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Lacking a clear theme, “Notes On A Conditional Form” feels different from The 1975’s other albums.

The 1975’s lengthy fourth studio album, “Notes On A Conditional Form,” is an all-encompassing and perhaps over-reaching work that showcases its classic '80s post-punk era sound. However, it also proves to listeners its ability to produce music outside of its norm, such as folksy-pop and Soundcloud-rap-like tracks. 

With a hefty 22 tracks, the album’s supposed to be the second part to the band’s on-going project “Music for Cars,” as well as a sequel to its 2018 album, “A Brief Inquiry Into Online Relationships.” 

The opening song, “The 1975,” pays homage to its existing albums, where the title for the opener is identical to the band’s name. The opener for its fourth album, however, presents a speech by Greta Thunberg, a young climate-activist from Sweden, with a synth and instrumental backing. 

Thunberg speaks calmly and confidently over a sombre, yet emboldened instrumental backing in the opening lines, saying, “We are right now in the beginning of a climate and ecological crisis / And  we need to call it what it is / An  emergency / We must acknowledge that we do not have the situation under control.”

Although the speech is powerful and The 1975 has well-meaning intentions to allow Thunberg’s words to reach its audience, some may say that a speech over instrumentation is unoriginal. The album starts strong with its activist aura, but the theme isn’t carried out in the remainder of the songs. 

The album shifts to the song “People,” where lead singer Matty Healy screams, “Wake up / wake up / wake up!” in garage band-like fashion. The song may have the listener feeling like they’re at a house show in a dingy basement and there are punk-lovers moshing. 

The third track, “The End (Music for Cars),” is an emotionally charged instrumental song. It’s the first of a few purely instrumental tracks on the album. “Streaming” is the next instrumental track that combines synth music with gentle flute sounds that let the listener contemplate the emotion of the song, with its melodic rise and fall in instrumentation. The song features one of the only cohesive segues to the next track, “The Birthday Party,”: a mellow song about what house parties are like that features atypical instrumentation by The 1975. The sound is fairly folksy, and the band even uses a banjo. The last instrumental track on the album is “What Should I Say” — a funky house beat.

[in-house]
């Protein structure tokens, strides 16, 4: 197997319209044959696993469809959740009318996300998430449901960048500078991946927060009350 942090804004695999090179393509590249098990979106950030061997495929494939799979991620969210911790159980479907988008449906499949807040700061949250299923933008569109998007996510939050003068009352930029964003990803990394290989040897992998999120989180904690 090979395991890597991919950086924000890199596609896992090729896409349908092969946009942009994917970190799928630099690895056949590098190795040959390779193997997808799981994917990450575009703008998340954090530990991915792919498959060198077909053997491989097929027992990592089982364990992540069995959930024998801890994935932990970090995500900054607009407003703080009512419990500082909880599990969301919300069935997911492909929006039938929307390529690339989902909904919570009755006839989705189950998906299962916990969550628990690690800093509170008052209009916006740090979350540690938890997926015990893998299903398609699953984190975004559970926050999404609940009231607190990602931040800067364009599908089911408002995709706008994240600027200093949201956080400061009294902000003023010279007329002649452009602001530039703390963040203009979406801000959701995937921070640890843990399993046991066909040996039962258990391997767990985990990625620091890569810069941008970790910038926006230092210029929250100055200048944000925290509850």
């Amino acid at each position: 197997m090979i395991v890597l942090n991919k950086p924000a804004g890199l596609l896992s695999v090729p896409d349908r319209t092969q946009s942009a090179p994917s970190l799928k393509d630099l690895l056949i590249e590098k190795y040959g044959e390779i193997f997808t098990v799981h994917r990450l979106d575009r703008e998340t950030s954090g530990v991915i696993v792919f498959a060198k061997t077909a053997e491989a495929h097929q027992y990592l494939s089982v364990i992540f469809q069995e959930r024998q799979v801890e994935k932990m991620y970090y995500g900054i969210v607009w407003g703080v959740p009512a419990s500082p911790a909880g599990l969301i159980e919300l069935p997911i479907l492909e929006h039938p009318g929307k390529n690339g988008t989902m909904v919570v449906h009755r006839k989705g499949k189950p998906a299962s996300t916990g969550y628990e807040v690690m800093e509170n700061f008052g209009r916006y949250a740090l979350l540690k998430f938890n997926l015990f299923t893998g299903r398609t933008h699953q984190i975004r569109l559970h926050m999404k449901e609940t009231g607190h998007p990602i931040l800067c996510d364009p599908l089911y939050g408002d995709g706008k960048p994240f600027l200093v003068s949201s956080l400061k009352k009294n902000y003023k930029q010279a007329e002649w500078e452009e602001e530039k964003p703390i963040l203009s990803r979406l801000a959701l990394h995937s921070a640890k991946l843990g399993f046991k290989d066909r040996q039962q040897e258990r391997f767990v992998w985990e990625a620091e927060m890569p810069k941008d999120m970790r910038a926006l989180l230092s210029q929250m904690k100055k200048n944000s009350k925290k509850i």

The 1975, although originating in Manchester, isn’t a stranger to writing songs about America. “Jesus Christ 2005 God Bless America” and “Roadkill” are two American-inspired songs that feature Phoebe Bridgers, an American indie rock musician. 

“Jesus Christ 2005 God Bless America” opens with an acoustic guitar and muted trumpets, a sound that’s synonymous with indie music. Matty said on Apple Music that it reminded him of America in its ambience. Healy sings sarcastically, “I'm in love with Jesus Christ / He's so nice,” expressing his desire to believe in Jesus.

This isn’t the first time Healy’s expressed his internal conflict with religion. Notably on its second album, “I like it when you sleep, for you are so beautiful yet so unaware of it,” Healy sings about this same dilemma in the songs “If I Believe You” and “Nana.”

The second song that nods at the U.S., “Roadkill,” depicts Healy’s feelings about being on tour and feeling burnt out. This folksy song with Bridgers is one of the lighter and catchier songs. Healy once again lets his feelings about the 2nd Amendment be known by sarcastically singing, “I’m gonna get a gun but it's for my protection / or maybe I’ll get myself a fun knife.” He originally sang about his feelings on gun reform in “I Like America and America Likes Me” from its album “A Brief Inquiry Into Online Relationships”

Ambiguous in its genre because of its incorporation of piano, choir music and also what seems to be Healy attempting auto-tuned rap, “Nothing Revealed/Everything Denied” is Healy’s self-reflection as an artist. Healy sings elegantly and hopefully, “Life feels like a lie / I need something to be true / Is there anybody out there? / Life feels like there's something missing, maybe it's you / Is there anybody out there?” 

“Don’t Worry,” perhaps the most raw and touching track, features Tim Healy, Matty’s father. The song was written by Tim for Matty’s mother who had postpartum depression at the time. The song features a touching piano melody with father and son singing in tandem, “Don't worry, darling, 'cause I'm here with you / Don't worry, darling, oh, don't worry, darling / Don't worry, darling, I'll always love you.” 

The closing song, “Guys,” is a love song from Matty to his bandmates that double as his best friends. It breaks down the stereotype among straight men that they shouldn’t outwardly show each other their love. It feels pure and is an uplifting way to conclude the album. Matty sings, “The moment that we started a band / Was the best thing that ever happened / And I wish that we could do it again / It was the best thing that ever happened to me.”

Lacking a clear theme, “Notes On A Conditional Form” feels different from The 1975’s other albums. It has musical, conceptual and vocal variation. The album is long, over an hour and 20 minutes, but that seems on-brand for the band that’s been breaking industry and genre norms for years. Despite its length, The 1975 manages to keep the listeners’ attention through its variety and should satisfy fans in the meantime. 

Contact Audrey Nakagawa at nakagaas@dukes.jmu.edu. For more on the culture, arts and lifestyle of the JMU and Harrisonburg communities, follow the culture desk on Instagram and Twitter @Breeze_Culture.